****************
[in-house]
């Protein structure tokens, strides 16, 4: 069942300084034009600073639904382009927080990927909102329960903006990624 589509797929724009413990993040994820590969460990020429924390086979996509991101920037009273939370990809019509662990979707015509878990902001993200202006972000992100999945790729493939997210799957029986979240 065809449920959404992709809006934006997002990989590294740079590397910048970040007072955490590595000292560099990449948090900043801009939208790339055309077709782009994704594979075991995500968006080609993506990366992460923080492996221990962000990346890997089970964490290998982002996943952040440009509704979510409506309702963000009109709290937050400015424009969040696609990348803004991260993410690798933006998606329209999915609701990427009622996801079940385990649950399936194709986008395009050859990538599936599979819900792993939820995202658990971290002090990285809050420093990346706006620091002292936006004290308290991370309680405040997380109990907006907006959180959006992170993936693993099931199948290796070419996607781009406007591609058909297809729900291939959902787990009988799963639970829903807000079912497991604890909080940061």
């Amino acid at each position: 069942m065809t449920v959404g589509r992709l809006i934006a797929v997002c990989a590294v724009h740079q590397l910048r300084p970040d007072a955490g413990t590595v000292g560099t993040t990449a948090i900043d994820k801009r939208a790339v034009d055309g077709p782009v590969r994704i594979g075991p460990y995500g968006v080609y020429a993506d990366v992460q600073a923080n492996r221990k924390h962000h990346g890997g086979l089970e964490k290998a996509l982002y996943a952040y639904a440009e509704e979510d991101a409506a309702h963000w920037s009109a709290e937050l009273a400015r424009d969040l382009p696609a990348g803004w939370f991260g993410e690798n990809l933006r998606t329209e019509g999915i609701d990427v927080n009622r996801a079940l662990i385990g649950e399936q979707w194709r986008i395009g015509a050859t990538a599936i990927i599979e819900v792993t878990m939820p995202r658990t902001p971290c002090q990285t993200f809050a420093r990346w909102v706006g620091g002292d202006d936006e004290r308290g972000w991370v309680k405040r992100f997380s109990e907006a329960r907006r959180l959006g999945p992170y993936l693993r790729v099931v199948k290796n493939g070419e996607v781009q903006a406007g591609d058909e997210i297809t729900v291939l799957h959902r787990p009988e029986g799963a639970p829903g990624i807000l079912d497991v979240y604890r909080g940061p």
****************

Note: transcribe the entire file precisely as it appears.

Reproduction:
[in-house]
């Protein structure tokens, strides 16, 4: 069942300084034009600073639904382009927080990927909102329960903006990624 589509797929724009413990993040994820590969460990020429924390086979996509991101920037009273939370990809019509662990979707015509878990902001993200202006972000992100999945790729493939997210799957029986979240 065809449920959404992709809006934006997002990989590294740079590397910048970040007072955490590595000292560099990449948090900043801009939208790339055309077709782009994704594979075991995500968006080609993506990366992460923080492996221990962000990346890997089970964490290998982002996943952040440009509704979510409506309702963000009109709290937050400015424009969040696609990348803004991260993410690798933006998606329209999915609701990427009622996801079940385990649950399936194709986008395009050859990538599936599979819900792993939820995202658990971290002090990285809050420093990346706006620091002292936006004290308290991370309680405040997380109990907006907006959180959006992170993936693993099931199948290796070419996607781009406007591609058909297809729900291939959902787990009988799963639970829903807000079912497991604890909080940061």
């Amino acid at each position: 069942m065809t449920v959404g589509r992709l809006i934006a797929v997002c990989a590294v724009h740079q590397l910048r300084p970040d007072a955490g413990t590595v000292g560099t993040t990449a948090i900043d994820k801009r939208a790339v034009d055309g077709p782009v590969r994704i594979g075991p460990y995500g968006v080609y020429a993506d990366v992460q600073a923080n492996r221990k924390h962000h990346g890997g086979l089970e964490k290998a996509l982002y996943a952040y639904a440009e509704e979510d991101a409506a309702h963000w920037s009109a709290e937050l009273a400015r424009d969040l382009p696609a990348g803004w939370f991260g993410e690798n990809l933006r998606t329209e019509g999915i609701d990427v927080n009622r996801a079940l662990i385990g649950e399936q979707w194709r986008i395009g015509a050859t990538a599936i990927i599979e819900v792993t878990m939820p995202r658990t902001p971290c002090q990285t993200f809050a420093r990346w909102v706006g620091g002292d202006d936006e004290r308290g972000w991370v309680k405040r992100f997380s109990e907006a329960r907006r959180l959006g999945p992170y993936l693993r790729v099931v199948k290796n493939g070419e996607v781009q903006a406007g591609d058909e997210i297809t729900v291939l799957h959902r787990p009988e029986g799963a639970p829903g990624i807000l079912d497991v979240y604890r909080g940061p």